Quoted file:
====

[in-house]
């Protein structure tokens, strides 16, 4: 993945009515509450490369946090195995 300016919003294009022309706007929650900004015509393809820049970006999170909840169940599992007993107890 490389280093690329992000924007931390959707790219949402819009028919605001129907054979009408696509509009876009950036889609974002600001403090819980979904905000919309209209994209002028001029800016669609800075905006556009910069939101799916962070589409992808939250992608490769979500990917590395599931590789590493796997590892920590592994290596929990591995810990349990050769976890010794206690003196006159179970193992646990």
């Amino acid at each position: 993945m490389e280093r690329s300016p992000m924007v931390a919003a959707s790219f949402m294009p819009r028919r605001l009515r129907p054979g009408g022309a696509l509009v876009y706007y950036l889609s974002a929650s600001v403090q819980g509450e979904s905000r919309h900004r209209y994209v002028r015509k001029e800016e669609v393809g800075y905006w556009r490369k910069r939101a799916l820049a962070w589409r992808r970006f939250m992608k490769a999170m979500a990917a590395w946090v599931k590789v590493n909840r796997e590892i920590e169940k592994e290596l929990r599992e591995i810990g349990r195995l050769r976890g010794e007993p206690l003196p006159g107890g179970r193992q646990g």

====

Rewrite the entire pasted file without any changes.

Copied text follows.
[in-house]
């Protein structure tokens, strides 16, 4: 993945009515509450490369946090195995 300016919003294009022309706007929650900004015509393809820049970006999170909840169940599992007993107890 490389280093690329992000924007931390959707790219949402819009028919605001129907054979009408696509509009876009950036889609974002600001403090819980979904905000919309209209994209002028001029800016669609800075905006556009910069939101799916962070589409992808939250992608490769979500990917590395599931590789590493796997590892920590592994290596929990591995810990349990050769976890010794206690003196006159179970193992646990």
């Amino acid at each position: 993945m490389e280093r690329s300016p992000m924007v931390a919003a959707s790219f949402m294009p819009r028919r605001l009515r129907p054979g009408g022309a696509l509009v876009y706007y950036l889609s974002a929650s600001v403090q819980g509450e979904s905000r919309h900004r209209y994209v002028r015509k001029e800016e669609v393809g800075y905006w556009r490369k910069r939101a799916l820049a962070w589409r992808r970006f939250m992608k490769a999170m979500a990917a590395w946090v599931k590789v590493n909840r796997e590892i920590e169940k592994e290596l929990r599992e591995i810990g349990r195995l050769r976890g010794e007993p206690l003196p006159g107890g179970r193992q646990g």